Argentina: job visa obtaining

Parent Category: ROOT Published: Monday, 29 August 2022 Print
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Getting a work permit in Argentina

Argentina's economy is recovering after weathering one of the greatest economic crises in history. The rate of GDP development has been consistent, resulting in greater work prospects for both locals and foreigners.

To remain compliant, any company sending foreign staff to work in Argentina must get work permits. While there are no rigorous permit requirements in Argentina, obtaining a work visa is a lengthy and complicated process. In addition, your organization will require a local corporate entity in Argentina to sponsor the work visas.

 

Types of work visas in Argentina

A 23 A or 23 E visa is required for most employees who plan to work in Argentina for more than 90 days. The majority of individuals traveling to Argentina for a year-long paid position are eligible for the 23 A visa. Employees can extend this visa for a longer time if necessary. Scientists, specialists, select managers, technicians, and administrative employees are eligible for the 23 E visa. If they fall under one of these categories, your staff may need to apply for a 23 E visa.

Certain South American ex-pats, such as those from Brazil, Paraguay, and Uruguay, do not require any of the following visas. Citizens from MERCOSUR – the South American customs union — should inquire about the MERCOSUR visa at their nearest Argentine mission.

 

Requirements to obtain Argentina work visas

Before applying for a working visa in Argentina, your staff must meet several standards. They must first get an admission permit, commonly known as a permit of entry. As the employer, keep in mind that this stage must be handled by you, your office in Argentina, or an Argentine immigration lawyer. You can even apply on behalf of your staff for the permit. When it's ready, it'll be forwarded to the consulate or submitted to a visa application system.

All candidates who have a foreign labor contract must have it translated into Spanish. After that, it will be signed and certified by the Argentina Chamber of Commerce. Contracts must include information regarding the duration of a candidate's work, firm data, names of any dependents, and proof of a social security fund. The files should then be sent to the Argentine consulate in the employee's home country by your company.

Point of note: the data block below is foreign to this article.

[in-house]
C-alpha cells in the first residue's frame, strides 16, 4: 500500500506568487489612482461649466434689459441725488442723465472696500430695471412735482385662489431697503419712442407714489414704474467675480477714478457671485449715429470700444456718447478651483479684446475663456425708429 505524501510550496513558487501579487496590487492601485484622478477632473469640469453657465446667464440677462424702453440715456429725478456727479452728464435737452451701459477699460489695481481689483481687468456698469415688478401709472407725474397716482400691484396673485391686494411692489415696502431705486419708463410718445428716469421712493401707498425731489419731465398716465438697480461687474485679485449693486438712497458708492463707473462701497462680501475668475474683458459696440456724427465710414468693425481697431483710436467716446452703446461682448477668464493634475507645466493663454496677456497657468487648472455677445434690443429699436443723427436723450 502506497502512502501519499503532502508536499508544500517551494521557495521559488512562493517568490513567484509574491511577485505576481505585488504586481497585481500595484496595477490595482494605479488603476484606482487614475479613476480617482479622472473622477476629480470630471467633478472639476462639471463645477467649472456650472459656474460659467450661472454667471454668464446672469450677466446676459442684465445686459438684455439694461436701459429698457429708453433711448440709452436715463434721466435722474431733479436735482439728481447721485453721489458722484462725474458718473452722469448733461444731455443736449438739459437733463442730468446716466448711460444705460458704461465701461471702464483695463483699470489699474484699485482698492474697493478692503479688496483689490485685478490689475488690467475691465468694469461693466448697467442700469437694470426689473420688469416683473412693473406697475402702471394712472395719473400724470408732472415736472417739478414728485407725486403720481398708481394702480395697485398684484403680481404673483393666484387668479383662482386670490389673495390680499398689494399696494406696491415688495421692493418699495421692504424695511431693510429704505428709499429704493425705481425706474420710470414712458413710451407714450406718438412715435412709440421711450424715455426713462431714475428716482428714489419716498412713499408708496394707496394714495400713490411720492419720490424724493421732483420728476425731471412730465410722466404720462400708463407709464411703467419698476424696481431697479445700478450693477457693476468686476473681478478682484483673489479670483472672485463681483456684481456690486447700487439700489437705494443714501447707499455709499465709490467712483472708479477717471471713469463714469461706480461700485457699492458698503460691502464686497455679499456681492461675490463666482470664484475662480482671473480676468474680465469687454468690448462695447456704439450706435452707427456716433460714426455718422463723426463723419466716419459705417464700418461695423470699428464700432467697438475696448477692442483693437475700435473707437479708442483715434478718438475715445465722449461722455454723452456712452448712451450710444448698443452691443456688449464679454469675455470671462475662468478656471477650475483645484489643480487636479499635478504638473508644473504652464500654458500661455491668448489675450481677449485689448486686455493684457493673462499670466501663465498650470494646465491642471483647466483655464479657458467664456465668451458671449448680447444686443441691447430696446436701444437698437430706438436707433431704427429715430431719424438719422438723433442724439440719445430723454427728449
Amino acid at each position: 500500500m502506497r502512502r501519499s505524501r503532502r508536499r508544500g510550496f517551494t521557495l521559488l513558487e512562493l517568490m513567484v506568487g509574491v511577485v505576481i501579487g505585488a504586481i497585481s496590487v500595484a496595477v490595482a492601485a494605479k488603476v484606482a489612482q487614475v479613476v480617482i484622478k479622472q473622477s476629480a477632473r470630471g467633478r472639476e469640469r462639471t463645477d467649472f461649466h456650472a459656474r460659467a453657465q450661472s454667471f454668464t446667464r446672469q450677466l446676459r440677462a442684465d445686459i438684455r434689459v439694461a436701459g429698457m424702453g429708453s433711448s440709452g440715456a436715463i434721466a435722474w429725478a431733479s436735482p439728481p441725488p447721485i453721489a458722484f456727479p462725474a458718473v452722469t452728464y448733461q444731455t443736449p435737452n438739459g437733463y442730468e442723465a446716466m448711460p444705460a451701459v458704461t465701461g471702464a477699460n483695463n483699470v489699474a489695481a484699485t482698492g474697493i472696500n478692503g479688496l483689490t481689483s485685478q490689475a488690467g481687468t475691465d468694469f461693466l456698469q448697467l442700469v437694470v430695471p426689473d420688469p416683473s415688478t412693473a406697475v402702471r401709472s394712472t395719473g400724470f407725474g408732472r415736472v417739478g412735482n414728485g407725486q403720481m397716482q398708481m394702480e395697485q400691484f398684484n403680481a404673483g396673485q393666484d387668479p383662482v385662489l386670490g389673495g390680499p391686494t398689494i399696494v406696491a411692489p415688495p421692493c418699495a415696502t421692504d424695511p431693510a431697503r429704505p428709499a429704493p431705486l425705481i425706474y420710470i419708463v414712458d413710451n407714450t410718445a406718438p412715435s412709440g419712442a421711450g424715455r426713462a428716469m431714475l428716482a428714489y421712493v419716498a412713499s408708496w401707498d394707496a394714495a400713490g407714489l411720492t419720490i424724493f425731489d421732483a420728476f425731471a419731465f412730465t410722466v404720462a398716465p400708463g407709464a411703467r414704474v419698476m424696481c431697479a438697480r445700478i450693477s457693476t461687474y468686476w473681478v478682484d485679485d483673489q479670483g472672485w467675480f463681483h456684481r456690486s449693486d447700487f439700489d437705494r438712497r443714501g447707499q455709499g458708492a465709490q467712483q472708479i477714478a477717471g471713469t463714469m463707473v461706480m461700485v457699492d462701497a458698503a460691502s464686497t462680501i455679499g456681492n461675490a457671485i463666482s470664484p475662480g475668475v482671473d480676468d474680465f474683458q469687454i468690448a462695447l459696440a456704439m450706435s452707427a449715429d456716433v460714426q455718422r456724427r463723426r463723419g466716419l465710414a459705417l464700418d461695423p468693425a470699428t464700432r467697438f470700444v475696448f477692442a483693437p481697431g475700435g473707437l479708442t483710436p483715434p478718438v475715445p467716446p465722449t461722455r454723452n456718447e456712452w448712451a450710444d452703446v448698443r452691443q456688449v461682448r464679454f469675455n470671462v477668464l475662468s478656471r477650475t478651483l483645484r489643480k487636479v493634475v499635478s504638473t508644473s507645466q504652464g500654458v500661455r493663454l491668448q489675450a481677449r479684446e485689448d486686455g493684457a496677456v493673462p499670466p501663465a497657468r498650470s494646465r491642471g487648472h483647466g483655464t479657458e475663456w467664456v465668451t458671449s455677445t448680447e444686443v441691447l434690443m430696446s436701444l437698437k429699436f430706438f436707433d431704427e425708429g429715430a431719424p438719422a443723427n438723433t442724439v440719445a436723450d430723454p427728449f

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Application Process

Employees must apply for a work visa at the Argentinian consulate in their country of residence once they have received their residence permit. Attending a personal interview with consulate employees and paying all applicable application costs are all part of the application process. Employees will also be required to produce the following documents:

  • A current passport
  • 3 passport photographs
  • A notarized confirmation of an intracompany transfer or an employment contract signed by the employer
  • Their certificate of birth
  • If applicable, a marriage certificate or divorce decree
  • A letter of commendation for exemplary behavior
  • An affidavit stating that they do not have a criminal record on the international level
  • A certified copy of a degree certificate or other professional credentials.

 

Other Important Points to Consider

Your personnel must get a Documento Nacional de Identidad (DNI) from the National Registry of People in Buenos Aires, commonly known as the Registro Nacional de Identificación y Estado Civil, after arriving in Argentina. Employees must pay a charge even though the application process is quick.

Spouses, parents, and children under the age of 18 should apply for a visa as dependents at the same time as your employee. Finally, employees must apply for a Código nico de Identificación Laboral (CUIL), which is akin to a social security number, with ANSES, generally known as the Argentine social security fund.

A pile of passports with visa stamps.

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Sunny beach on a tropical island.